They are leaving the country – young, hard-working Ukrainians. Numerous villages in western Ukraine, villages are emptying out. Millions of people move to Poland in search of higher wages. Old people are staying.
Dagens Nyheter has visited the former tourist city in the west of Ukraine. Now its streets are empty.
The view of the Ukrainian Carpathians from the porch of a limed house is just fantastic. Mountains rise in the sky. Garden, sheds, and chicken coop – everything is neat and well maintained.
It is hard to believe that the inhabitants of this house eke out an existence at subsistence levels. But the pension of 63-year-old Yaroslava Susak is not enough even to pay for gas.
That is why there is a mountain of wood behind the house on the lawn. Yaroslava began to cut down trees in the area in order not to use gas.
"In the summer we can stoke wood. So we will save at least some money," she says.
She chops wood quickly and accurately. When Dagens Nyheter photographer Anders Hansson replaces her, he is surprised at how heavy the tools are.
The small idyllic town of Kosiv in western Ukraine with 8,600 inhabitants is conveniently located at the foot of the Carpathians, there are a church and town hall, shops and cafes, fancy houses and gardens on the mountain slopes. Romanian border is 40 kilometers from here, and the Polish border is about a hundred kilometers away.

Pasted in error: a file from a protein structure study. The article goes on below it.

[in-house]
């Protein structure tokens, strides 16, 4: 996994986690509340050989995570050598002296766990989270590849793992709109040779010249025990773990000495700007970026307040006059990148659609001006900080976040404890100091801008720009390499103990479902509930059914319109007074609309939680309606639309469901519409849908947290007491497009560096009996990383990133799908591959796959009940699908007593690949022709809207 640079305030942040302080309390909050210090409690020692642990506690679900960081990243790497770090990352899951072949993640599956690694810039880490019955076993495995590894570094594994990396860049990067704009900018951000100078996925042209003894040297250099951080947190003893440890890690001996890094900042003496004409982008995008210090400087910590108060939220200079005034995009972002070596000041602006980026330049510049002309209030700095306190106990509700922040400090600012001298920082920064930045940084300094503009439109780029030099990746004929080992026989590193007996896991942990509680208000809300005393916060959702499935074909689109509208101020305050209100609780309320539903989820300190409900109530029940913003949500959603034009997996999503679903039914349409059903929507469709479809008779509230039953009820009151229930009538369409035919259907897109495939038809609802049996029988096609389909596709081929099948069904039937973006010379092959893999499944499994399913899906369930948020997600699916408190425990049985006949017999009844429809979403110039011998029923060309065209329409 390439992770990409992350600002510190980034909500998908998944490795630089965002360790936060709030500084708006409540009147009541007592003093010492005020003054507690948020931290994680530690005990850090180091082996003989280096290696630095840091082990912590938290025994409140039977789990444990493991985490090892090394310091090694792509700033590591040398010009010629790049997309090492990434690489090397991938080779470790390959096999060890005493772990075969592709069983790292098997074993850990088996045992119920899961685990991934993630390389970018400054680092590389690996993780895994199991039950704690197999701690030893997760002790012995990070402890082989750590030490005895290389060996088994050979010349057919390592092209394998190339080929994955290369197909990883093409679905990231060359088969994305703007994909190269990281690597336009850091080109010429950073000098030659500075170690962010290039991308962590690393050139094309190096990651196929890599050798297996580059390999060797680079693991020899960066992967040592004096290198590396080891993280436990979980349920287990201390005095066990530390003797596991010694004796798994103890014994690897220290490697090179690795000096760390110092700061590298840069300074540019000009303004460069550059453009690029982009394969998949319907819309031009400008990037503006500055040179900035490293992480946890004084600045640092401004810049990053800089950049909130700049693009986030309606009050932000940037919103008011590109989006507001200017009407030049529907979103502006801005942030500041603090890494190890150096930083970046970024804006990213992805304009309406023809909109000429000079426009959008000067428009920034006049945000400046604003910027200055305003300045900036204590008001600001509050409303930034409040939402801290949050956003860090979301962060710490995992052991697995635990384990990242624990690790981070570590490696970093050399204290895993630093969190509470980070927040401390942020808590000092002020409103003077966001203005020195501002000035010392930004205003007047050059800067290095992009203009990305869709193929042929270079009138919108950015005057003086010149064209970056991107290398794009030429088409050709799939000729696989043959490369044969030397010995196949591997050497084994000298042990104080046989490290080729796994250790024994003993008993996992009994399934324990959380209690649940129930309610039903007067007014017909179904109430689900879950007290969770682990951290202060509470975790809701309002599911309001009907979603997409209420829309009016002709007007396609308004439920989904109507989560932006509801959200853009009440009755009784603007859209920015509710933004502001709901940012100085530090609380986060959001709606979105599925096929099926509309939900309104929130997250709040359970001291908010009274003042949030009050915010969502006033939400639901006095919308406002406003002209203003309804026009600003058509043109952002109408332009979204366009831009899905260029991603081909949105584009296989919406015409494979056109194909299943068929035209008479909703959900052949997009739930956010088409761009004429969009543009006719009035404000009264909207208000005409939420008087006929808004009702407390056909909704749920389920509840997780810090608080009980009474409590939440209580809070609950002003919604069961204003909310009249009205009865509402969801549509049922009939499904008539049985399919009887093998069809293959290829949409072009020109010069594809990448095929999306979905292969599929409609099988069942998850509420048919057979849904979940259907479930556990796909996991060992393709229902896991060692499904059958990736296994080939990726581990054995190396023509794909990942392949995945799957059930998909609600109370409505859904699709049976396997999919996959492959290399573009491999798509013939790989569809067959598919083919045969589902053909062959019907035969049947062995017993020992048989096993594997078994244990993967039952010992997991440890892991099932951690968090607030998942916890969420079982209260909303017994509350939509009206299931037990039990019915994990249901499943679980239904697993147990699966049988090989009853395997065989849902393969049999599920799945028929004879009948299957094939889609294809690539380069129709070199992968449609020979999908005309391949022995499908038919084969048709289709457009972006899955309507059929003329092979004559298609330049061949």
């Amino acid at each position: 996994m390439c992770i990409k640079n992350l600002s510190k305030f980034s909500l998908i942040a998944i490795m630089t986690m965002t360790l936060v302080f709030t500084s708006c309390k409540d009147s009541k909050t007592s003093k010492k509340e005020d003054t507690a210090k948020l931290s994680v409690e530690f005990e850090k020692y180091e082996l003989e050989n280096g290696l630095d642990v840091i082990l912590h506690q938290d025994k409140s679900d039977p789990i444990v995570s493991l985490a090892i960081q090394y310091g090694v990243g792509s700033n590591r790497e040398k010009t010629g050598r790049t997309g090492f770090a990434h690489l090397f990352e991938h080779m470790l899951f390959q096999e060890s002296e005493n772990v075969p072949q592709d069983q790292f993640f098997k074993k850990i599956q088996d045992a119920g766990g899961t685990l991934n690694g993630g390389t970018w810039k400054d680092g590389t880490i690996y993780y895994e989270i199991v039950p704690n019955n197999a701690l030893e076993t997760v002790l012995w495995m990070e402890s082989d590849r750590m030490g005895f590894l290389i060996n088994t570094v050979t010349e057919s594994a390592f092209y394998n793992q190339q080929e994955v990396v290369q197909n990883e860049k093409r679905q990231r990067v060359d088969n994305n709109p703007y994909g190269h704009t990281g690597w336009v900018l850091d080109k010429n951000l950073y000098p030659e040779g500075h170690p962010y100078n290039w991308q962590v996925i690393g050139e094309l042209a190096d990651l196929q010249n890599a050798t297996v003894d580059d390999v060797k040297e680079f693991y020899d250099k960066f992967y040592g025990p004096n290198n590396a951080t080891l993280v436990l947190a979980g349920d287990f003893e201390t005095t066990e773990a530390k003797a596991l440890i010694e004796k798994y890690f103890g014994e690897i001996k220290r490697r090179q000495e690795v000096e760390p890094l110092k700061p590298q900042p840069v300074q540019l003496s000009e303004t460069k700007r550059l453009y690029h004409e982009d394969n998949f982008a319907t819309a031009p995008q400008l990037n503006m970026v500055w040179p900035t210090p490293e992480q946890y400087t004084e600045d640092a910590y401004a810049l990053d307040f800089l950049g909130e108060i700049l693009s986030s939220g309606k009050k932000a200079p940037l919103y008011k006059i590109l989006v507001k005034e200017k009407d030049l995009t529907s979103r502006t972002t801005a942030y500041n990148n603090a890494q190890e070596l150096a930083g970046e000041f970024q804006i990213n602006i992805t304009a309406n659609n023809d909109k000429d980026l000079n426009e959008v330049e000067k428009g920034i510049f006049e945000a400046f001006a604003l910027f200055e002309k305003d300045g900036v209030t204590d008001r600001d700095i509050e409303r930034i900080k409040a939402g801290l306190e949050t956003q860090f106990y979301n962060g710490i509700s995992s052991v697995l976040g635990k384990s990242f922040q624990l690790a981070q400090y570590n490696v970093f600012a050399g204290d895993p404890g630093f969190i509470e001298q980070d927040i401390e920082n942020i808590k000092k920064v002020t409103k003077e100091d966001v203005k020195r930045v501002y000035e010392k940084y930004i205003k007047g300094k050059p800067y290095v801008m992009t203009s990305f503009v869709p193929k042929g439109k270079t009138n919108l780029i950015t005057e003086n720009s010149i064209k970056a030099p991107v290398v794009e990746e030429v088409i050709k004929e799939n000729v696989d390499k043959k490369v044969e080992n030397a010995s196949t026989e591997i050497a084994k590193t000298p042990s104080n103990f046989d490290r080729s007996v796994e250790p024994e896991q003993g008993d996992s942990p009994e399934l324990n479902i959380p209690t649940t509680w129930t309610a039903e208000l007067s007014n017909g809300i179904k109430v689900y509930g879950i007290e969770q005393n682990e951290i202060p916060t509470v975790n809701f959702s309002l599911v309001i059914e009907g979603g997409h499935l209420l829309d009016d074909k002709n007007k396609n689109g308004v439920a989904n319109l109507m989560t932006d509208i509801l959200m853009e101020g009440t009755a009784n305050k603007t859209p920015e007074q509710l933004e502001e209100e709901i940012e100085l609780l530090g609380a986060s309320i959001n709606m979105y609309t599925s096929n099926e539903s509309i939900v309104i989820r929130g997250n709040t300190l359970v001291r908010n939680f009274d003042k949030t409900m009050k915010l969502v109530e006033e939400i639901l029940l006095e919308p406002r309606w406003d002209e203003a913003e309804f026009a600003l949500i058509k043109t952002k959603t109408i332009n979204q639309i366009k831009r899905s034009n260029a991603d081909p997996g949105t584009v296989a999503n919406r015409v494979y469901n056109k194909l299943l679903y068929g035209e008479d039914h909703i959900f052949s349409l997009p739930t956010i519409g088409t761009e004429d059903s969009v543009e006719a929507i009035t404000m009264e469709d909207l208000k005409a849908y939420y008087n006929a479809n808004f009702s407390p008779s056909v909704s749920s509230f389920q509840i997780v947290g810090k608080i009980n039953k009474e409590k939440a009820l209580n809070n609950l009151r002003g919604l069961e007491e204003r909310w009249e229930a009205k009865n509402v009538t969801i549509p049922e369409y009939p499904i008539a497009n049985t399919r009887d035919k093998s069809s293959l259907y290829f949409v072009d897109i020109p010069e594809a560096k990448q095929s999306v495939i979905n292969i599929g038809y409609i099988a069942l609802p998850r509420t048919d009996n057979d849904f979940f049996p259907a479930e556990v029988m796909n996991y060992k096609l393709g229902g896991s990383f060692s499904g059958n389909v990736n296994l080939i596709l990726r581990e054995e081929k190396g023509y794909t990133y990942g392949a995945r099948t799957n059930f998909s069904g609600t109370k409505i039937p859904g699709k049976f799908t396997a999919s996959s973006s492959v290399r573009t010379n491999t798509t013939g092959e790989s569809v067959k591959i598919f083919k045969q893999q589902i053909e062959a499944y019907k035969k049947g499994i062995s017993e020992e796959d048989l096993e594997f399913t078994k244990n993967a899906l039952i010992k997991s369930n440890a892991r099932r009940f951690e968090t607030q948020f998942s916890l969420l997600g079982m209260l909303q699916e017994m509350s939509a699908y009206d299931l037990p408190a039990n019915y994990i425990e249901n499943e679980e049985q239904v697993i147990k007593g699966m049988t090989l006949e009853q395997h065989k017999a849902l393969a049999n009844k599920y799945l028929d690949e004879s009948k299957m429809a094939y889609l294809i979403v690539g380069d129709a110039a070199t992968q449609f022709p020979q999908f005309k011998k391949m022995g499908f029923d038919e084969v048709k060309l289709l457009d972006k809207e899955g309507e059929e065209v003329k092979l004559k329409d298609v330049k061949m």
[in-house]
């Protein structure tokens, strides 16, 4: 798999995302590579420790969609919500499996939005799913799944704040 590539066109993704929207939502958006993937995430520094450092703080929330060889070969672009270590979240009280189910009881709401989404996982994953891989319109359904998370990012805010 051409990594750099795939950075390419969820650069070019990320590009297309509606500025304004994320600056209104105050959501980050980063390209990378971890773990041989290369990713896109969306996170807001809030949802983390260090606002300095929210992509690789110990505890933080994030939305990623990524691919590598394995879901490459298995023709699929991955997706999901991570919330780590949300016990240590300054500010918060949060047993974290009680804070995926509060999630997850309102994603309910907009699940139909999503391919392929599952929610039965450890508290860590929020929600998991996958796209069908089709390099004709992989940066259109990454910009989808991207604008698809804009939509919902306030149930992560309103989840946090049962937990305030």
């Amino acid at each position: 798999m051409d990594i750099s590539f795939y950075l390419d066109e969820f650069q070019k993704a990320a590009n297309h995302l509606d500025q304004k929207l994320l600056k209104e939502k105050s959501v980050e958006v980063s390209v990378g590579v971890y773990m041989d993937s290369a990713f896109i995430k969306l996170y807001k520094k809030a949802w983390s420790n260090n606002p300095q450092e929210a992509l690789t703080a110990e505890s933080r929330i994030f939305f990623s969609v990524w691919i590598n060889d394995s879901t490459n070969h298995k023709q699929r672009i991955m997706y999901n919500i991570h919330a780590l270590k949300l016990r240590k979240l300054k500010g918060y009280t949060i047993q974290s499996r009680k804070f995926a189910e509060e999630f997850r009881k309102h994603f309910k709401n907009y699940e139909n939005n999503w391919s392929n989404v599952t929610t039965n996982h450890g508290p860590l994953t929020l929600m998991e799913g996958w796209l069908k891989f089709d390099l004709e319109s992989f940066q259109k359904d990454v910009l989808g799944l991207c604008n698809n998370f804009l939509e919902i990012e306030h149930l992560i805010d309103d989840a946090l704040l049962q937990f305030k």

“I have five hours to get to the factory in the suburb of Krakow, where I work. Next week I will have to go there again. I go there for three months,” says taxi driver Vasyl Rypnovsky. Now he spends his vacation at home, together with his family, but he takes us to Kosiv from Ivano-Frankivsk, taking advantage of the opportunity to earn some money.
Rypnovsky is pleased with his Polish employer but would prefer to be able not to go there.
"Of course, I would rather work in Ukraine to be close to my family. Half of Ukraine works abroad. This is not good for the country."
Initially, Kosiv was a tourist city. Now the streets are empty, there is no one in the cafe. Souvenir shops hang goods on the streets, but not a single tourist can be seen around.
In the private sector, where Yaroslav Susak lives, many houses are boarded up. Most of the rest of the locals are retired. The able-bodied people moved to Poland, many took their children with them.